WASHINGTON -- In closed sessions before the House and Senate Intelligence Committees on Friday, David H. Petraeus apologized to lawmakers about his affair with Paula Broadwell, which led to his resignation last week as the director of the Central Intelligence Agency, but lawmakers said later that they did not ask about the matter.
Instead, the focus of both hearings was the attack on the American diplomatic mission in Benghazi, Libya, two months ago that killed Ambassador J. Christopher Stevens and three other Americans.
Mr. Petraeus said that classified intelligence showed that the deadly raid on the diplomatic mission was a terrorist attack, but that the administration withheld the suspected role of specific affiliates of Al Qaeda to avoid tipping off the terrorist groups.
The C.I.A. and other intelligence agencies prepared unclassified talking points on the attack for members of Congress, and in them the references to Qaeda affiliates were changed to the less specific "extremists" to avoid revealing to insurgents that American intelligence agencies were eavesdropping on their electronic communications.
Republicans have criticized the United States ambassador to the United Nations, Susan E. Rice, for suggesting that the siege in Benghazi was a spontaneous protest rather than an opportunistic terrorist attack. Ms. Rice used the less specific, unclassified talking points when she appeared on five Sunday talk shows five days after the attack.
"The fact is, the reference to Al Qaeda was taken out somewhere along the line by someone outside the intelligence community," Representative Peter T. King, a New York Republican, told reporters after the House hearing. "We need to find out who did it and why."
Democrats leapt to Ms. Rice's defense after the Senate hearing, saying she was simply following the unclassified talking points provided to her. Ms. Rice did not stray from those talking points, lawmakers said Mr. Petraeus told them.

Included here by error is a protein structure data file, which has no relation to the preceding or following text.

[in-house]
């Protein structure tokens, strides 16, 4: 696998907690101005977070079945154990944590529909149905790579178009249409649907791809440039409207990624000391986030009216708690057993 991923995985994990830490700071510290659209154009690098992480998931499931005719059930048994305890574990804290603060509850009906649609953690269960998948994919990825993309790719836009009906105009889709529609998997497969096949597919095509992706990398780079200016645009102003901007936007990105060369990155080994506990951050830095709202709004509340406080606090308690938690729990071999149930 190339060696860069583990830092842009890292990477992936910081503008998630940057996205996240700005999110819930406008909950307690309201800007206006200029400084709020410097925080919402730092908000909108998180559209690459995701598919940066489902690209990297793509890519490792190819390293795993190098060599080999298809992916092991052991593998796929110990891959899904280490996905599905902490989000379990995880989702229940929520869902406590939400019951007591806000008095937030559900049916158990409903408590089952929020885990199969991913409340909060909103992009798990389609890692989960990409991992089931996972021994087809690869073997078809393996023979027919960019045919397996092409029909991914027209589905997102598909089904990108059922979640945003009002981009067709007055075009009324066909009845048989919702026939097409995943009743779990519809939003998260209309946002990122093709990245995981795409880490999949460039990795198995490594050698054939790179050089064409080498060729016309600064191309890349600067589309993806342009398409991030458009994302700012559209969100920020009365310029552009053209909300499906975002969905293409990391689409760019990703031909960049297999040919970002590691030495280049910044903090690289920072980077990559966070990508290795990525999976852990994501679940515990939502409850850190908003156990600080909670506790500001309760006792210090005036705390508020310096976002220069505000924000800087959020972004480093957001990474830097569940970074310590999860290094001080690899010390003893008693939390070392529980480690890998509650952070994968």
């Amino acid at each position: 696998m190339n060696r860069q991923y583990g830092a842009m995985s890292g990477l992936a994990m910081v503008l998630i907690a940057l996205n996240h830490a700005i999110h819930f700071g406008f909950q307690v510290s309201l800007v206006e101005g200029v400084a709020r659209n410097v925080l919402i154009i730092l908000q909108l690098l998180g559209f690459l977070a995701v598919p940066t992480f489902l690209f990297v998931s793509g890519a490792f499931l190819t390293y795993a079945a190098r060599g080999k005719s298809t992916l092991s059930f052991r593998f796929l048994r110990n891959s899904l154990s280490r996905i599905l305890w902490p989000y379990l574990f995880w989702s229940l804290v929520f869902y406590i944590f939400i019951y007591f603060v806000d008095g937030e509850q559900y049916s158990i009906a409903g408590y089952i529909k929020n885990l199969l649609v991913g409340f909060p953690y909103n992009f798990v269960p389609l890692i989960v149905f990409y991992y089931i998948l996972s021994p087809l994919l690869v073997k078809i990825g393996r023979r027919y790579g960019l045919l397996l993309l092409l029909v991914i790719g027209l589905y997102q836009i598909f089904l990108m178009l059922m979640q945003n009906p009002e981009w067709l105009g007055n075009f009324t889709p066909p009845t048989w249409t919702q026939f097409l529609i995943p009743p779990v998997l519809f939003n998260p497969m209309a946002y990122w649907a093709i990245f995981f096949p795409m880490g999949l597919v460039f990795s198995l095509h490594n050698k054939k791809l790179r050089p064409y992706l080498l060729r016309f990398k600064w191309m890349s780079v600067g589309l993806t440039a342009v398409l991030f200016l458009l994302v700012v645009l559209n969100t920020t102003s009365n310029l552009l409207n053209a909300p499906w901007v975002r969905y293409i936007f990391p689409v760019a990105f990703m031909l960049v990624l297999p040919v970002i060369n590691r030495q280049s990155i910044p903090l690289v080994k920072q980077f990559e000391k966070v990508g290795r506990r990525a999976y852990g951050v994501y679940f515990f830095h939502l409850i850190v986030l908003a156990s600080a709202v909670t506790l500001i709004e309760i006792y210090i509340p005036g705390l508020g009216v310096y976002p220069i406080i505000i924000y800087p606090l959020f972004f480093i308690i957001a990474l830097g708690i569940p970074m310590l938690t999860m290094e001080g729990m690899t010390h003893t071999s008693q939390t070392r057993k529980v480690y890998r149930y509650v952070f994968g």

"I really think Ambassador Rice is being treated unfairly," said Senator Dianne Feinstein, the California Democrat who leads the Intelligence Committee.
Ms. Feinstein declined to offer any assessments on flawed intelligence or security lapses related to the attack, saying that the panel intended to hold two additional closed hearings, then produce a set of unclassified findings that would be presented in a public hearing.
But the panel's senior Republican, Saxby Chambliss of Georgia, said the matter with Ms. Rice had not been fully resolved. Mr. Chambliss said federal investigators were getting a clearer picture of what groups or individuals were responsible for the attack. President Obama has repeatedly said the assailants will be brought to justice.
"How did this group penetrate the facility that we had in Benghazi, and who were these folks?" Mr. Chambliss said, speaking to reporters afterward. "We're getting closer to determining that. We know they were Al Qaeda affiliates or Al Qaeda itself."
American intelligence officials and Libyans at the scene have said that a local militant group, Ansar al-Shariah, was largely responsible for the attack, and that some of its members probably have ties to Al Qaeda in the Islamic Maghreb, the organization's North African arm.
These officials have disputed the notion that Al Qaeda's leadership in Pakistan or its affiliate in North Africa organized or directed the assault on the diplomatic mission and a C.I.A. base about a mile away.
This article originally appeared in The New York Times.